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Vero
05-10-2001, 03:52 AM
Hello,
I´m making a program to show different objects in OpenGL. The user can move by the scene. I want to know how make an "All zoom" , I mean, the user can view all the elements in the scene.
I know the camera properties and the width and heigth of the elements, how can I calculate the z of the camera to view all the objects???
Thanks,
Vero

chennes
05-10-2001, 07:44 AM
If you know the viewing rectangle that you want (I assume you are using perspective - with ortho this is a irrelevant), you can compute it based on your viewing angle with just a little trig. Something like:
tan(angle/2) = maxof(width/2, height/2)/zCoordinate;

[I think the angle/2 is right, but it might just be angle...I can't remember which is used in GL for the frustum]

[This message has been edited by chennes (edited 05-10-2001).]

Vero
05-10-2001, 08:38 AM
The width and height of the viewport or the elements?

Doesn´t work... http://www.opengl.org/discussion_boards/ubb/frown.gif

chennes
05-10-2001, 10:15 AM
The elements... or actually, a bounding box around all of the elements... perhaps I'll try a picture:

/|\
/ | \ <- the angle from CL to here is
/ | \ the one I'm talking about...
/ | \
/ | \
/ | \
/-------------\<- half this length is the
/ <-frustum-> \ one you want to use...
-----------------

[that's almost what I wanted... http://www.opengl.org/discussion_boards/ubb/smile.gif]

[This message has been edited by chennes (edited 05-10-2001).]

Leo
05-10-2001, 10:33 AM
chennes answer will work, did you rearrange the equation?

the zCoordinate is the magnitude of the vector that is defined by the eye point and the camera target, the unnormalised view vector.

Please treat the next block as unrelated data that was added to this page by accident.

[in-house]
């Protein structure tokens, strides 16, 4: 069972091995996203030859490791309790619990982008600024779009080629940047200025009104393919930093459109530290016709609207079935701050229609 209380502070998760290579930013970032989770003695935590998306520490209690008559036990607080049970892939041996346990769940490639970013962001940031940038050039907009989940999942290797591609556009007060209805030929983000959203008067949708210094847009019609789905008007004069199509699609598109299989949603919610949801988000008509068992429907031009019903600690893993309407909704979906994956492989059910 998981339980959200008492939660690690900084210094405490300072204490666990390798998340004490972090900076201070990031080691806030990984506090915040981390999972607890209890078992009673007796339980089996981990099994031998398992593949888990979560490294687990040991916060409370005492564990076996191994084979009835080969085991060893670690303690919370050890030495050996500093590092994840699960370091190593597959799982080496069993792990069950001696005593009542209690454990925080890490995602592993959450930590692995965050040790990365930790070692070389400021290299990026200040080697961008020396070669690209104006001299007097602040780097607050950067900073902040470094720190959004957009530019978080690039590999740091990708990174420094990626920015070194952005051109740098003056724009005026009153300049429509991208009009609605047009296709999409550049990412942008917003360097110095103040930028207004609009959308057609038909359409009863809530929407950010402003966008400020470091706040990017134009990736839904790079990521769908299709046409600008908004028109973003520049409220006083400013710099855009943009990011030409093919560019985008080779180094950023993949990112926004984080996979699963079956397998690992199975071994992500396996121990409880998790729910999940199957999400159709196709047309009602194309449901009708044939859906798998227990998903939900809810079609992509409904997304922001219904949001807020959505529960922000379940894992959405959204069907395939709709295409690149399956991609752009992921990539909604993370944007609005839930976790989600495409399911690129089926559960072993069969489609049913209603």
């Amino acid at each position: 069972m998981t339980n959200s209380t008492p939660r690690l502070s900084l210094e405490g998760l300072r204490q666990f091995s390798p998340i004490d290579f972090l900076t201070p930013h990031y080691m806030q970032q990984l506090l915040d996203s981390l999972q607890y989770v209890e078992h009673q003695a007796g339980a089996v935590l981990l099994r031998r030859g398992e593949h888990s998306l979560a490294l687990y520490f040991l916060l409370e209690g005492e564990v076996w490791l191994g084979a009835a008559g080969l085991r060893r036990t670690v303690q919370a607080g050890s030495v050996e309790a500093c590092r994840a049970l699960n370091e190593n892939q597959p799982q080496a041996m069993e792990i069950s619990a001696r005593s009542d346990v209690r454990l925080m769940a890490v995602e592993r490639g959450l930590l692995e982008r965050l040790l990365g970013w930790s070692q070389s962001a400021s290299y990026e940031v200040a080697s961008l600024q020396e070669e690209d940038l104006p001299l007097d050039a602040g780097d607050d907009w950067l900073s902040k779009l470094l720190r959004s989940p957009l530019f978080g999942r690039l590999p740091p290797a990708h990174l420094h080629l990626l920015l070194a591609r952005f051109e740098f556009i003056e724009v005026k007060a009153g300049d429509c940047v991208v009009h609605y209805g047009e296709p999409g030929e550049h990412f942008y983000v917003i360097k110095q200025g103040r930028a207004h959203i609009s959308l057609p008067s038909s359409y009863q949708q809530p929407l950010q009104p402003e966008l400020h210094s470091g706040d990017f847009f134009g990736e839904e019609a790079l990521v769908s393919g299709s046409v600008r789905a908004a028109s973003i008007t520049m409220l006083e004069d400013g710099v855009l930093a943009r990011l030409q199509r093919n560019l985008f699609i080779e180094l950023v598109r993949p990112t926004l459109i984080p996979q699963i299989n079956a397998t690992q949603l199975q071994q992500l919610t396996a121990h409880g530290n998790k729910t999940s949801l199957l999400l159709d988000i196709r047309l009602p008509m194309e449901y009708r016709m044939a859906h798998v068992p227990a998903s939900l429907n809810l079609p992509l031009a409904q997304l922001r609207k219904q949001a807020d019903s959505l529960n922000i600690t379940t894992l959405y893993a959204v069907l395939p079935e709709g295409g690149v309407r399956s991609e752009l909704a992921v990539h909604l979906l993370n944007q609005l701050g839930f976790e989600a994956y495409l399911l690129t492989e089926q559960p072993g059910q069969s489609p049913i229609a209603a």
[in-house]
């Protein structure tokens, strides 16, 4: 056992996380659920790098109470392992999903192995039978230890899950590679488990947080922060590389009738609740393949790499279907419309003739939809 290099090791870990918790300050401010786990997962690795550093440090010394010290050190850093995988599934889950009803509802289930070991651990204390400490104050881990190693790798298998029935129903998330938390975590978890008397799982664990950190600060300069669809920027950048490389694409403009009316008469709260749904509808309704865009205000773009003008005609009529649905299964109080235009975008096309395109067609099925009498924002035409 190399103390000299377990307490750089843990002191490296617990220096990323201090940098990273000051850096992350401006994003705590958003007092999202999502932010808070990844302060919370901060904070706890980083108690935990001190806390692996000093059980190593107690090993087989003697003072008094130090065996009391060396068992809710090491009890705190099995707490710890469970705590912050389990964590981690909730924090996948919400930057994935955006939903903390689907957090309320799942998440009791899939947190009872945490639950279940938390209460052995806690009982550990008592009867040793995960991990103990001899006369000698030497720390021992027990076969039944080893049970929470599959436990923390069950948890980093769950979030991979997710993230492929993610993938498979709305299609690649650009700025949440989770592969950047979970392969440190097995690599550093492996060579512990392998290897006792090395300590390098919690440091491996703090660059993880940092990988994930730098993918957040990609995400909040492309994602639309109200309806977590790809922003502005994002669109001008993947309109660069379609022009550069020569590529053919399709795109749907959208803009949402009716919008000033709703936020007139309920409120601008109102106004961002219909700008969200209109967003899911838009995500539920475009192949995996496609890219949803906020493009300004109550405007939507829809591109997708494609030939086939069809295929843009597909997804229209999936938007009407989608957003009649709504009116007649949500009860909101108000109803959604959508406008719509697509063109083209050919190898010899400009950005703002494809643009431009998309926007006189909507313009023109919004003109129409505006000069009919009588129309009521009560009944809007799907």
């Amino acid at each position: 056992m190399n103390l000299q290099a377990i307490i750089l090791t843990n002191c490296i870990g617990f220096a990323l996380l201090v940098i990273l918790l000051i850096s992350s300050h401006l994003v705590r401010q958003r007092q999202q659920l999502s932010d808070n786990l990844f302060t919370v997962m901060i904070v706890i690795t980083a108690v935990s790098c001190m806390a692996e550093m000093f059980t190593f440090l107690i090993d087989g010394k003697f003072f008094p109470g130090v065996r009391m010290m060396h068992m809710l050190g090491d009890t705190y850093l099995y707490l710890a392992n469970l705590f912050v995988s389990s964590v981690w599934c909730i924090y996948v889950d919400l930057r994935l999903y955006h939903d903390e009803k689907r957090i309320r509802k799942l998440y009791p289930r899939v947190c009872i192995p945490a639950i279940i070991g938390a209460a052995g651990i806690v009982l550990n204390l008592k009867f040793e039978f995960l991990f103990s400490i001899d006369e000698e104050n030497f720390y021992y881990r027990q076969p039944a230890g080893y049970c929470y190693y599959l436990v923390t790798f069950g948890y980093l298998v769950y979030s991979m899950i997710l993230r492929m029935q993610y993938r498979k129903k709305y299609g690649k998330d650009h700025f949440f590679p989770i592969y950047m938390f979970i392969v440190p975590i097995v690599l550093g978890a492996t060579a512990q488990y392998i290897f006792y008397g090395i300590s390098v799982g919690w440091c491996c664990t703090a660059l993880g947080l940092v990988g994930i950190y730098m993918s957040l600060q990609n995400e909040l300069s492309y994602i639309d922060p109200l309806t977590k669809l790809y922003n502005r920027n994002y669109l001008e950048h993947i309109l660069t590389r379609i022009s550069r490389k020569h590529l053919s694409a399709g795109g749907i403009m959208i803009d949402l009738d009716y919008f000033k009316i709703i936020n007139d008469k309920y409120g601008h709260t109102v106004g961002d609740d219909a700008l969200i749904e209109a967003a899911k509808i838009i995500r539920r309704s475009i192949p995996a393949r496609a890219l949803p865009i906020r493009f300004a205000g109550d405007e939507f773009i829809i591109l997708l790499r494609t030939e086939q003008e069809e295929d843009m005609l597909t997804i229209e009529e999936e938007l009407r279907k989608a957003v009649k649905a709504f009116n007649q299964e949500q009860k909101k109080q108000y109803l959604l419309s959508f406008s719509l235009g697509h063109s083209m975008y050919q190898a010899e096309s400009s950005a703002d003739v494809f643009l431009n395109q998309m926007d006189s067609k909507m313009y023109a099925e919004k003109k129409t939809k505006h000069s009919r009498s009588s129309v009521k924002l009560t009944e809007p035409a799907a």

rearrange the equation by multiplying out "maxof(width/2, height/2)". It's max of element width or height, angle is the FOV of the camera.

maxof(width/2, height/2)/tan(FOV/2) = zCoordinate; // the length of the adjacent

Create a normalised vector and give it the same rotations as the view vector. Scale it by -(zCoordinate + 1). Put the eye coordinate here.

[This message has been edited by Leo (edited 05-10-2001).]

Vero
05-11-2001, 01:37 AM
It works only to any sizes of the window(is resizeable)

How influence this windows size in the calculation ????

chennes
05-11-2001, 05:04 AM
Window size has no bearing here - use glViewport for that.

Chris

Vero
05-11-2001, 06:06 AM
I use glViewport, but it doesn´t work.

chennes
05-11-2001, 10:03 AM
Define "doesn't work" - what does it do?

Hull
05-11-2001, 10:53 AM
It seems that you want to make sure every object you draw gets within the camera view.

Well this is not a task for glViewport because it sets just the window coords and extents. It does not extend the viewing frustum of your scene. (Small viewport just squeezes your scene into it. Using the same 3d space.)

What you have to do is to calculate the maximum bounding volume of all space that all your objects create in the rendered scene, and then set the camera position and projection to cover it all from some arbitrary angle.

I dont know if OGL can do this for you in anyway.

Maybe gluProject? Anyone?

Leo
05-12-2001, 06:40 AM
Try using gluLookAt().

gluLookAt(eyeposX, eyeposY, eyeposZ,
COPX, COPY, COPZ,
0, 1, 0); /* positive Y up vector */

The eyepos is function is given above. COP = Center Of Projection, this, presumably, is the center of the bounded box that defines the extents of the scene. Don't worry too much about the up vector until you're more familiar with the concepts.

Vero
05-14-2001, 08:51 AM
It works!!!! Thanks to everybody.